Symbolic Magic

The Conservative Mennonites belief in Sacrament was uneven. One writer declared them not magic at all but entirely symbolic which was why they must call them the Ordinances. In reality there was a certain level of power to some of them. Marriage was not symbolic but a very permanent cementing that could not be dissolved by anything but death. The Prayer Veil has several spiritual powers as well as some symbolic ones. 

Communion was entirely symbolic. We were to eat and drink with a wink and a nod to the Lord. We see what you’re doing here. But it’s still no mystery. The only wonder might be the bread. We know bread baking and we know that loaf didn’t mutate while our heads were bowed. 

Communion had no power but eating it did. If you had one inkling of knowledge of sin in someone else’s life and ate without snitching you were damned. 

Baptism’s power was that it automatically made you a member of the congregation whose bishop did it. The membership, not the baptism, qualified you for other perks such as the Holy Kiss, Footwashing, and Anointing. 

Anointing got a mixed bag of symbolic trust and a side eye of hope for a miracle. 

Baptism for a Plain Mennonite follows being saved which happens somewhere between 12 and getting a drivers license. I happened to get born again when I was about to get grounded for a forbidden FM radio. 

I hadn’t really thought it through, using the trump card like that. It set in motion a series of obligations and events I had no intention of ever honoring but no matter what I could not stop them, only delay. 

I was given a black dress hat. I was to wear this while traveling to and from church services. I was too tall to wear it in the car so I wore it the twenty seconds to and from the car door and the church door. The hat carried some magic. I was told that wearing it would protect me from certain temptations. 

I was given a special suit jacket. Some in our community wore custom tailored frock jackets. I was given a standard, medium grey pinstripe which was then tailored and converted to the “plain” button up jacket with no lapels. Bertha Eby, a neighbor across the field did the conversion.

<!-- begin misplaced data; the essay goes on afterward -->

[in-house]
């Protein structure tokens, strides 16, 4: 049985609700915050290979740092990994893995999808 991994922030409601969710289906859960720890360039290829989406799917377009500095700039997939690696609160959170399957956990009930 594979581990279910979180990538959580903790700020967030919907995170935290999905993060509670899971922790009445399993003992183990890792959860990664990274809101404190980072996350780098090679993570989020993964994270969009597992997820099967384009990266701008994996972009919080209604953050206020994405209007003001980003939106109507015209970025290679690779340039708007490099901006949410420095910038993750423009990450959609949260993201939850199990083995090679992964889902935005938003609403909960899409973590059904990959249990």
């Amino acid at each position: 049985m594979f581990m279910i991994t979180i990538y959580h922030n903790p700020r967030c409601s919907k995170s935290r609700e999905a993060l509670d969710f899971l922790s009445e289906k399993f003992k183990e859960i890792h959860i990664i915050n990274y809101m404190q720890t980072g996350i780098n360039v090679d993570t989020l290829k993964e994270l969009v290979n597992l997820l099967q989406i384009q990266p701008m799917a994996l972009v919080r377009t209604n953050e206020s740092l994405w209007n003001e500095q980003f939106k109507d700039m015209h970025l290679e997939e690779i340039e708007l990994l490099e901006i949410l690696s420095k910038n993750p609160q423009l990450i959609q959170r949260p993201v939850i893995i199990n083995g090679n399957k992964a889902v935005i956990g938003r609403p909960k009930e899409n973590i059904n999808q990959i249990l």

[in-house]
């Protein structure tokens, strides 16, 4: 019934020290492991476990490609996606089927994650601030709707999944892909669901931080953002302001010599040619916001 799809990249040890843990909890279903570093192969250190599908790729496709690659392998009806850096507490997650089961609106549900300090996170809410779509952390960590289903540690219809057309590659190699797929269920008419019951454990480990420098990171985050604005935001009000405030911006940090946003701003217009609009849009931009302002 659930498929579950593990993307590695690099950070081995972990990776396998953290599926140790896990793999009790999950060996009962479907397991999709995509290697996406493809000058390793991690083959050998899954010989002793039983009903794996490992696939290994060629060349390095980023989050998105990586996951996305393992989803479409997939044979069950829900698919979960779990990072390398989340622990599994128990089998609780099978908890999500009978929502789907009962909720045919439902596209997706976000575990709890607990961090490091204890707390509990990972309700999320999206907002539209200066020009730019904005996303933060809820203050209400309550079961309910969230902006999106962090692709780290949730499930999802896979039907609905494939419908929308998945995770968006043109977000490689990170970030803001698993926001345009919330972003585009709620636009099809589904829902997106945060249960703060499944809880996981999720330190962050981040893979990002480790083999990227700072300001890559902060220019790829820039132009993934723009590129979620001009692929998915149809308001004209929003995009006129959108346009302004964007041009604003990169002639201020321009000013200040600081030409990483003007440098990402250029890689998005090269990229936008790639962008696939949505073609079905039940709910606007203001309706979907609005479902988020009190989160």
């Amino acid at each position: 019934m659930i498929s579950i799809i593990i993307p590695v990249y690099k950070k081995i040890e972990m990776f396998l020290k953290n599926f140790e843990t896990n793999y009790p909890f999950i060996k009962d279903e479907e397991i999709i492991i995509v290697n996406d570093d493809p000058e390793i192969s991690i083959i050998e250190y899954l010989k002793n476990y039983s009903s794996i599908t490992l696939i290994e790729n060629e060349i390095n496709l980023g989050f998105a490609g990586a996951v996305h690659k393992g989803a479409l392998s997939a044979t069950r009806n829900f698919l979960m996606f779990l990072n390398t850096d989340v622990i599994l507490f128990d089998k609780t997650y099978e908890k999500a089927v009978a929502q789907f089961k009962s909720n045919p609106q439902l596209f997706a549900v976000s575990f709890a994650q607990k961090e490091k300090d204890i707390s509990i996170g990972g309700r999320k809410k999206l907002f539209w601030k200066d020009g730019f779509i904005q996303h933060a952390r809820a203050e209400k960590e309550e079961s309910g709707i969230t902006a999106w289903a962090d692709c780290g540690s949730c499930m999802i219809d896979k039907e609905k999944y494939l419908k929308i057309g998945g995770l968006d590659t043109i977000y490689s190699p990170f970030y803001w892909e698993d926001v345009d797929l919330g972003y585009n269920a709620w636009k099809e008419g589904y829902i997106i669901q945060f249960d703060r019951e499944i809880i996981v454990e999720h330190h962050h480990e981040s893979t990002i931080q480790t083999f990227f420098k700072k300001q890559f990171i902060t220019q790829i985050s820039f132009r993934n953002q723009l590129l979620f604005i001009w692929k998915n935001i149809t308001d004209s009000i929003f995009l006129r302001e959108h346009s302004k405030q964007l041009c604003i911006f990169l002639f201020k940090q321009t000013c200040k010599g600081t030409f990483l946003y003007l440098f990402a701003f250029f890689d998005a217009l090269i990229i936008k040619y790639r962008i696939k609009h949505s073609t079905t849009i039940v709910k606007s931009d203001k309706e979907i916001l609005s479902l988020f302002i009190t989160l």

I went to a special “instruction class” instead of going to Sunday School. This class was conducted with the assumption that we had all been asleep during the previous 15 years of church. Pertinent questions such as how a hat could contain so much parabiblical spiritual powers only extended my classes an additional 6 months. I earned that lesson. Disobey with your mouth closed.

The night of our baptism, Bruce, Elvin and I smoked some Newports, made a pact in the basement men’s room to never tell about anything, and went to our trickling stream of symbolic belief in it all. 

I don’t recall much about the rest of the night except that when the Bishop took my hand and asked me to stand, he welcomed me into the Church. He kindly looked into my eyes and I stared back trying to understand. 

Bend down a little so he can kiss you.

Thank you Grandpap Martin. 

Two weeks later I got my wisdom teeth removed. I was swollen like a chipmunk. But I wasn’t going to miss the next ritual. I went to the basement with my sister and parents who declared peace with all the interested parties and nothing to snitch. I couldn’t move my jaw. 

The next morning I bumbled my way through the footwashing service. I washed Cleophas Martin. He was a childhood enemy and was a real jerk. Somehow he turned into a kind and gentle man who did his best to help young men become real men. He carefully kissed my chin, not wanting to hurt my swollen jaw. I had anticipated this kiss and didn’t need the prompt to bend forward. 

I took the body (wink wink) and rolled the freshly baked bread into a tiny ball. I stuck it between my teeth and it stuck on my tongue. I rolled it around and it somehow got stuck in my throat. I began to cry, trying to gasp for breath. The strain hurt my jaw and I could taste the blood filling my mouth. I managed a little cough and the body of Christ went up into a sinus. I left it there until it tickled too much and I sneezed.

Oh the agony of the swollen, stitched jaw. The tears ran freely. I suppose some observers must have imagined I was having a major emotional and spiritual moment, after all the sadness and loss. 

After I recovered enough I fished around in my Plain suit pocket for a Kleenex and wiped the snot and my share of The Body off my hand from where I caught it sneezing. 


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